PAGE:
White’s Open Letter [cr951207]


Richard Moore



December 4, 1995

To members of the Internet Community and Concerned Citizens:

     For the past several months, I have closely followed the online
debate over Congressional attempts to impose content controls on the
Internet.  Your phone calls, letters, and email were instrumental in
convincing 420 of my House colleagues to support the Cox/Wyden/White
"Internet Freedom and Family Empowerment Act."

     As you may know, on Wednesday, December 6th, the Telecommunications
Reform Legislation Conference Committee, of which I am a member, will
choose between two competing proposals:  one offered by my colleague,
House Judiciary Committee Chairman Henry Hyde (R-IL), and my own
proposal.  I believe that the decision we reach on Wednesday will have
a significant impact on the future of the Internet.  While many of us
who use the Internet feel that Congress should steer clear of any new
regulation of the Internet and online information services, the
reality is that proponents of more severe restrictions on online
content have been successful in convincing many in Congress that new
regulations are necessary.

     The conference committee is charged with reconciling several
competing approaches to addressing children's access to objectionable
material online.  In June, the Senate, by an overwhelming majority
passed the Exon/Coats "Communications Decency Act."  In August, the
House passed the Cox/Wyden/White "Internet Freedom and Family
Empowerment Act," which emphasized parental empowerment over
government content regulations. At the same time, the House also
approved a new indecency crime sponsored by Chairman Hyde.

     As an avid Internet user and a strong believer in the enormous
potential of cyberspace to educate, expand commercial opportunities,
and create  jobs, I have developed an alternative proposal that I
expect to offer to conferees on Wednesday.  My proposal will ensure
freedom of speech and encourage the development of technological tools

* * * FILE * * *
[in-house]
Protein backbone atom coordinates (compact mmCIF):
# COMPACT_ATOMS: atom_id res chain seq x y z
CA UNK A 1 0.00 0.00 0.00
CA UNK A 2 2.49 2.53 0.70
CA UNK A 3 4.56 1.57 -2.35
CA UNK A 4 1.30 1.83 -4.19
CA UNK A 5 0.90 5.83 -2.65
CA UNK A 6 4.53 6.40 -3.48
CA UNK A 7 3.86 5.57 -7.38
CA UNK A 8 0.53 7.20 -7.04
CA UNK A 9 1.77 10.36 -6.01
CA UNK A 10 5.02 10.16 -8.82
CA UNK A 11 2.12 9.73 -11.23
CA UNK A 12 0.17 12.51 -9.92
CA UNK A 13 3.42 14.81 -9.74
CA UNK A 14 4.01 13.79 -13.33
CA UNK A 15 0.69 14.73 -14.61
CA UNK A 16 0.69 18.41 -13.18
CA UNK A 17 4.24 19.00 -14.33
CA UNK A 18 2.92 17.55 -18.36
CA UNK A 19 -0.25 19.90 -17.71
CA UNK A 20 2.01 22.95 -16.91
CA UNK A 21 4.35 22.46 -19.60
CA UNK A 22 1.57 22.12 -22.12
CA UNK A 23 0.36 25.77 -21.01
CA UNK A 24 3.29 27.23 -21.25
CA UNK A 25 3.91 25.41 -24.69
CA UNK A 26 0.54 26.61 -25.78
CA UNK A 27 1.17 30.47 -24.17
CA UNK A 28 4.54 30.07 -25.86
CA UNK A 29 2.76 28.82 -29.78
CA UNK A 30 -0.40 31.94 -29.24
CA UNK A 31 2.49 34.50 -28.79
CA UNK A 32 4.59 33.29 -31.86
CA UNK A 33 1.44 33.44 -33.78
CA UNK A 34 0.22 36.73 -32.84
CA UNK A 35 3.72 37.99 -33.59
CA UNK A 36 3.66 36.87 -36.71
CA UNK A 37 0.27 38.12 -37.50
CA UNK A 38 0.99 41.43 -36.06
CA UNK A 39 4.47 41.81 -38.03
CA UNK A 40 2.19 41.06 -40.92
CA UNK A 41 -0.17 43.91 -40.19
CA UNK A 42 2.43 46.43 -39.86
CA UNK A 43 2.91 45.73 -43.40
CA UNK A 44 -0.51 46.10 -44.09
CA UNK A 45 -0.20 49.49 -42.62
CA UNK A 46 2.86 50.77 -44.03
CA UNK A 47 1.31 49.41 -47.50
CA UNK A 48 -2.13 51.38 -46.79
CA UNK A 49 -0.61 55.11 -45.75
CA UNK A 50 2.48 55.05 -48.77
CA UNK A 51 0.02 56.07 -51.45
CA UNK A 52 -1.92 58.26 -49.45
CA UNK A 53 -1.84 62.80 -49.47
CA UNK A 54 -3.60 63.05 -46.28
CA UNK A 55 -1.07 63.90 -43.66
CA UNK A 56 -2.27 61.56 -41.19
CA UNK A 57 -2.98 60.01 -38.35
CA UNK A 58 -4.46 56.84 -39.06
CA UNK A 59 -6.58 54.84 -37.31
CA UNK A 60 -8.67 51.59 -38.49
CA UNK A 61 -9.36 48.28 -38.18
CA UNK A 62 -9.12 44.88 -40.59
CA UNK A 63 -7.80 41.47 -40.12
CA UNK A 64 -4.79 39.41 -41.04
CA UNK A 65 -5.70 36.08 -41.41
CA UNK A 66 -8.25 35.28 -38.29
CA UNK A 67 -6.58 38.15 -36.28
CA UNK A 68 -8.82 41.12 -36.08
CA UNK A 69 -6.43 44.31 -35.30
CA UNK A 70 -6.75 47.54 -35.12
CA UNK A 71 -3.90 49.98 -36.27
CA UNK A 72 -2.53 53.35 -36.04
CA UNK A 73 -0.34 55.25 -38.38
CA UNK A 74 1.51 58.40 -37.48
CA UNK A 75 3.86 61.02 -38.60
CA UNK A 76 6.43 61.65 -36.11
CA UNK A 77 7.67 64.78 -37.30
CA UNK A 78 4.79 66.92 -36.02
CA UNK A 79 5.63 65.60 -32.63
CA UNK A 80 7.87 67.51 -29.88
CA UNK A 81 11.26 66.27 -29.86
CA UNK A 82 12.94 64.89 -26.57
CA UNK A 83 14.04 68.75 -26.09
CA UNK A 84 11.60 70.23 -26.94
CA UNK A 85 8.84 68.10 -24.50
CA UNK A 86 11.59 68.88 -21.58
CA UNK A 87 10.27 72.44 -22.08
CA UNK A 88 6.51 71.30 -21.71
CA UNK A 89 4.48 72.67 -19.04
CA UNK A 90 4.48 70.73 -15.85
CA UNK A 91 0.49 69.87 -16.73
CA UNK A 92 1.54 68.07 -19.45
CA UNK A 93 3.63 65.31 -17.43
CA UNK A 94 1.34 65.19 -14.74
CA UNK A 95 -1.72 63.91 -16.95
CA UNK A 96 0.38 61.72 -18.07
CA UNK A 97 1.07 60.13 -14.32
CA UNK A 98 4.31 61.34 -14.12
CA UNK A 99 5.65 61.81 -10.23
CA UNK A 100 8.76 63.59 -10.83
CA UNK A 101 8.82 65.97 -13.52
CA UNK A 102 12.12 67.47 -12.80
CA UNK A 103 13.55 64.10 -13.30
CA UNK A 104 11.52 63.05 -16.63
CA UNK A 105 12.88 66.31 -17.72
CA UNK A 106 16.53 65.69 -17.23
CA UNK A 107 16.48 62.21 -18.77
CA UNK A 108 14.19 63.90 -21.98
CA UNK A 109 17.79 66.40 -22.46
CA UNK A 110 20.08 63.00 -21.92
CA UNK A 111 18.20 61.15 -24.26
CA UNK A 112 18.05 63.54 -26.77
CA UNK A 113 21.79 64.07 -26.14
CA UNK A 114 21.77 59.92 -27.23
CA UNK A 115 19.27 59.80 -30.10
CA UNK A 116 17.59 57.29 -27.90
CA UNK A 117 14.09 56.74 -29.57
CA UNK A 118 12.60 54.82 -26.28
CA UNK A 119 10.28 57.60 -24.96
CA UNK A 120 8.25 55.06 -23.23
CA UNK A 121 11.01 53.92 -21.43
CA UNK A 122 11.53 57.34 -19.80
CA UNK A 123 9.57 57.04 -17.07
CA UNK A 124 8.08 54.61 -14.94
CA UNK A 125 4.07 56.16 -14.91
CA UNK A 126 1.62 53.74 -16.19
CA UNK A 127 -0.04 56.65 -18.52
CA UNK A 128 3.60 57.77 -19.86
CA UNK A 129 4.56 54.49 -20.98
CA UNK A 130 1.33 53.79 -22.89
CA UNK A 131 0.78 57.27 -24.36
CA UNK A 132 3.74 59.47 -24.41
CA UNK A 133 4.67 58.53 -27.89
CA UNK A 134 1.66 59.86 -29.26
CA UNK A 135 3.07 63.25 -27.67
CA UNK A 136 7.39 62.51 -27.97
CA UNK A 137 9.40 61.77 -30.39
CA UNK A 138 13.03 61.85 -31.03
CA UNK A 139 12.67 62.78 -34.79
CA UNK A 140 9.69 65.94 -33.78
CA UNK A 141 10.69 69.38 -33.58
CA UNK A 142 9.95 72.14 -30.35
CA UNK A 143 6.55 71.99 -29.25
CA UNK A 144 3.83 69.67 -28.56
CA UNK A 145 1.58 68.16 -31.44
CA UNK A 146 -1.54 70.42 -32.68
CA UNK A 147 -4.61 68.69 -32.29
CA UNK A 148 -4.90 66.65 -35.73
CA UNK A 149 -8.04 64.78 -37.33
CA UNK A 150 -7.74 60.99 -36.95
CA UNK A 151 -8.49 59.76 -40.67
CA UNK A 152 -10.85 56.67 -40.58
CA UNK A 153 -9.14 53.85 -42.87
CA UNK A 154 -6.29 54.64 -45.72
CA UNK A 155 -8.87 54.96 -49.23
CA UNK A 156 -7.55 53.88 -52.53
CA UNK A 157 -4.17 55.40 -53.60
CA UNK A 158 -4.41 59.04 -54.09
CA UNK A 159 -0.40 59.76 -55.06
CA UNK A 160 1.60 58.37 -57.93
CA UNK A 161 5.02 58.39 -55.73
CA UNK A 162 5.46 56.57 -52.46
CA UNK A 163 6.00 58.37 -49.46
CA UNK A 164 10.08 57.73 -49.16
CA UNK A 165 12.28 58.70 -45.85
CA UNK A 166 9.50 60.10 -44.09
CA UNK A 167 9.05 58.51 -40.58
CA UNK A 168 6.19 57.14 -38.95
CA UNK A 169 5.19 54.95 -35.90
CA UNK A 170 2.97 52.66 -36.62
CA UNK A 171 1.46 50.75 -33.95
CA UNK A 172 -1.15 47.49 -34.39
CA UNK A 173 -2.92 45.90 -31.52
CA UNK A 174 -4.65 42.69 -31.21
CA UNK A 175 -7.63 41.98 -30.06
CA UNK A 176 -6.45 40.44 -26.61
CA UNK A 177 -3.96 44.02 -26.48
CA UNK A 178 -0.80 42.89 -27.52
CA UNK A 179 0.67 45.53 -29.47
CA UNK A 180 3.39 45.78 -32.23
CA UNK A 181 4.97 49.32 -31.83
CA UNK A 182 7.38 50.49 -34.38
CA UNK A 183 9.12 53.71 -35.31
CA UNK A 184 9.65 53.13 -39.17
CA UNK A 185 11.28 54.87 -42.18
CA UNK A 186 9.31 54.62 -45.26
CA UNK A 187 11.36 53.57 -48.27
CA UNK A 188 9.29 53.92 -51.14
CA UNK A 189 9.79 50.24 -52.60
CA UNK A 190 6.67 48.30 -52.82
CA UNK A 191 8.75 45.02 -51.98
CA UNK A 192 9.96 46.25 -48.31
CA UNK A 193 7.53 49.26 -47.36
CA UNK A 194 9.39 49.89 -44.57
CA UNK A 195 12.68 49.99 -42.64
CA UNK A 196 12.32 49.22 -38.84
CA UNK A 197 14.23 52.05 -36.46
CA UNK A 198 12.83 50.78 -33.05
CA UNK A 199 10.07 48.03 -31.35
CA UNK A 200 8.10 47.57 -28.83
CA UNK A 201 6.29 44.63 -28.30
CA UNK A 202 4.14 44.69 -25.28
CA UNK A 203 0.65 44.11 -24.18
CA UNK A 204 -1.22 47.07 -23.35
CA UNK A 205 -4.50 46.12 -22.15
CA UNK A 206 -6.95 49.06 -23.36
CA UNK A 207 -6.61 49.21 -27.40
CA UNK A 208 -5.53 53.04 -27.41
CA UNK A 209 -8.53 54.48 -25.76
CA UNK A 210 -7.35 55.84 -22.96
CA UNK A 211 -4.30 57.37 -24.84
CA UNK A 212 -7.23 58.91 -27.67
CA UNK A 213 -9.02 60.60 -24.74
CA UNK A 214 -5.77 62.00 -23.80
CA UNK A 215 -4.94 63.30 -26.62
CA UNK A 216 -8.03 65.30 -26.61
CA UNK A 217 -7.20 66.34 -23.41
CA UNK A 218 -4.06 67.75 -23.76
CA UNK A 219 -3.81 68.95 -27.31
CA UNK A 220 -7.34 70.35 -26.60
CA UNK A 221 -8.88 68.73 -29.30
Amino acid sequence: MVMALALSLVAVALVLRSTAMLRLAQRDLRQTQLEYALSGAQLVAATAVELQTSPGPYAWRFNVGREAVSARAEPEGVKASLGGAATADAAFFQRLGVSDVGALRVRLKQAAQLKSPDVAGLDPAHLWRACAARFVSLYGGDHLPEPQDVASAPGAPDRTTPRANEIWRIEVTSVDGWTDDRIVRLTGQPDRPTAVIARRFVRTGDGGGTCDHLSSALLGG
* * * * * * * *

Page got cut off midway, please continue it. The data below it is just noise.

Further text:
to help parents prevent their children from accessing inappropriate
material online.  It would also prohibit the Federal Communications
Commission from controlling online content and from meddling in the
underlying technologies of the net.

     In addition, my proposal will create tough penalties for those
few bad actors who send truly objectionable material directly to minors or
display such material.  However, those who make good faith, reasonable
efforts to label content and enable it to be blocked or filtered by
parental control technologies (such as the PICS standards currently
being developed by MIT and the World Wide Web Consortium) would be
immune from prosecution.

     Briefly, my proposal:

*  Substitutes the narrow, "harmful to minors" standard instead of the
   broad, vague, and constitutionally suspect "indecency" standard.
   The "harmful to minors" standard refers to material that is
   explicit and, taken as a whole, lacks serious literary, artistic,
   political or scientific value for minors.

*  Prohibits the Federal Government from regulating online content or
   from having oversight over the underlying technologies of the  net.

*  Would prohibit displaying material that is "harmful to minors," but
   create immunity for those who make good faith and reasonable efforts
   to implement parental empowerment technologies that enable screening
   of unwanted content.

*  Would not impose liability on online service providers merely for
   transmitting the messages of their users.

     At this time, the only option for the conference committee is to
choose between the White proposal or the Hyde substitute amendment. As
the only option that minimizes government intrusion on freedom of
speech, relies on parents to make their own choices about what
material comes into their homes, and prevents the FCC from imposing
regulations on online content, I hope you, as well as my colleagues in
Congress, will agree with my approach.

                              Rick White
                              Member of Congress



 Posted by      Richard K. Moore <•••@••.•••>
                Wexford, Ireland (USA citizen)
                Editor: The Cyberjournal (@CPSR.ORG)

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